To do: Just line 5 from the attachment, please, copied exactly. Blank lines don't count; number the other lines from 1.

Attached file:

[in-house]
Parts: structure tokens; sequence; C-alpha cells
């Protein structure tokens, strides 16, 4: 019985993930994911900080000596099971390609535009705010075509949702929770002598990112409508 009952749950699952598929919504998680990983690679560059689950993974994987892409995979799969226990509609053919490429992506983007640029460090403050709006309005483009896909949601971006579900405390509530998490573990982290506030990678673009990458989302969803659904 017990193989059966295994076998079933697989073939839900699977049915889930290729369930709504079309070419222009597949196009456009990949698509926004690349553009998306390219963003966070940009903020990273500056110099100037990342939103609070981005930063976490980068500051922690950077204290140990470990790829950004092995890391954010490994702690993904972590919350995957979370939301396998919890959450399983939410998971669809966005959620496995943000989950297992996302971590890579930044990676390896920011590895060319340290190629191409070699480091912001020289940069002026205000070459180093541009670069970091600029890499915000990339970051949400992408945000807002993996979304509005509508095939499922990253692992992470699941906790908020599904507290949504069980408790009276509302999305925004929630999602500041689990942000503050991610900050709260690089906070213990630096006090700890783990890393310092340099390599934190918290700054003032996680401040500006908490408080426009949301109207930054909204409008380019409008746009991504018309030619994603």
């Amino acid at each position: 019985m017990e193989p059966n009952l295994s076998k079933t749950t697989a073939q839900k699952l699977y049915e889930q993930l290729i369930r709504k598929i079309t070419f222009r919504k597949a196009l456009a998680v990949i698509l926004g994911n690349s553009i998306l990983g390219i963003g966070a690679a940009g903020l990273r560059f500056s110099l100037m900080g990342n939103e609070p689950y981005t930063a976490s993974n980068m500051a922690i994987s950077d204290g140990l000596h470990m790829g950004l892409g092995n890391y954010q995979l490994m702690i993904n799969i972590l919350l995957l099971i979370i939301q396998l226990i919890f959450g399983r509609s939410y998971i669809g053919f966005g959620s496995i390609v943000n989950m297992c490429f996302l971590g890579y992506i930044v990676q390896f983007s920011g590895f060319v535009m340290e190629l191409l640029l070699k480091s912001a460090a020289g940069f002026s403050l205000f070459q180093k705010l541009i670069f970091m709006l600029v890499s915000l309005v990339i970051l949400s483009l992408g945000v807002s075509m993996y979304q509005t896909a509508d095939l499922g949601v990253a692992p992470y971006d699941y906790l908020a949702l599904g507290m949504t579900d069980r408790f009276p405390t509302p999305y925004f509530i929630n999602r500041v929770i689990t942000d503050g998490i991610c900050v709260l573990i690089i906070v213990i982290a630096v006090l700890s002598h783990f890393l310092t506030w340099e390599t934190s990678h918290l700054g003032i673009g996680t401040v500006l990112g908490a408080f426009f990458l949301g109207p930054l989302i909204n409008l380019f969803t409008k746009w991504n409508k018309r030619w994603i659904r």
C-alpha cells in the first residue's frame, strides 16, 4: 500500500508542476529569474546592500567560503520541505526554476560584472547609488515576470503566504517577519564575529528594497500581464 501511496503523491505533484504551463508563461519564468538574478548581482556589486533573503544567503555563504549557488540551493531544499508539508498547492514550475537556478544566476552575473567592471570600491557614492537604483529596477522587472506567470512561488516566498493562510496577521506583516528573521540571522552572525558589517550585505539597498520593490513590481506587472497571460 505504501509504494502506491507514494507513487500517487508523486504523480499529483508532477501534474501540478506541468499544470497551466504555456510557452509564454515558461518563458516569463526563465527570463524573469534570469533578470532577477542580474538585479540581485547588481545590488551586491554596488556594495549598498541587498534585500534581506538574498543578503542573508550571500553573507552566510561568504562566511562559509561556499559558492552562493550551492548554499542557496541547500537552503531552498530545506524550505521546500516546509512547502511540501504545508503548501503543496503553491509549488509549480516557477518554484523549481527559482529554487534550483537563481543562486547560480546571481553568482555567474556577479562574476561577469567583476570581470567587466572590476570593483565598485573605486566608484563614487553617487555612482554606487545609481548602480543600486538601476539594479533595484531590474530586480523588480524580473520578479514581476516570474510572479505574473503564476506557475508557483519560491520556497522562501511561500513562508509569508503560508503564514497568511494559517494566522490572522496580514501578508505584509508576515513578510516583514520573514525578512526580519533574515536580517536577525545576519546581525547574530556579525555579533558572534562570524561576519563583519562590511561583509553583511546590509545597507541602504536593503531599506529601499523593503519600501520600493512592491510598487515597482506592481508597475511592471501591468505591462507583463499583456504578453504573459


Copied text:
C-alpha cells in the first residue's frame, strides 16, 4: 500500500508542476529569474546592500567560503520541505526554476560584472547609488515576470503566504517577519564575529528594497500581464 501511496503523491505533484504551463508563461519564468538574478548581482556589486533573503544567503555563504549557488540551493531544499508539508498547492514550475537556478544566476552575473567592471570600491557614492537604483529596477522587472506567470512561488516566498493562510496577521506583516528573521540571522552572525558589517550585505539597498520593490513590481506587472497571460 505504501509504494502506491507514494507513487500517487508523486504523480499529483508532477501534474501540478506541468499544470497551466504555456510557452509564454515558461518563458516569463526563465527570463524573469534570469533578470532577477542580474538585479540581485547588481545590488551586491554596488556594495549598498541587498534585500534581506538574498543578503542573508550571500553573507552566510561568504562566511562559509561556499559558492552562493550551492548554499542557496541547500537552503531552498530545506524550505521546500516546509512547502511540501504545508503548501503543496503553491509549488509549480516557477518554484523549481527559482529554487534550483537563481543562486547560480546571481553568482555567474556577479562574476561577469567583476570581470567587466572590476570593483565598485573605486566608484563614487553617487555612482554606487545609481548602480543600486538601476539594479533595484531590474530586480523588480524580473520578479514581476516570474510572479505574473503564476506557475508557483519560491520556497522562501511561500513562508509569508503560508503564514497568511494559517494566522490572522496580514501578508505584509508576515513578510516583514520573514525578512526580519533574515536580517536577525545576519546581525547574530556579525555579533558572534562570524561576519563583519562590511561583509553583511546590509545597507541602504536593503531599506529601499523593503519600501520600493512592491510598487515597482506592481508597475511592471501591468505591462507583463499583456504578453504573459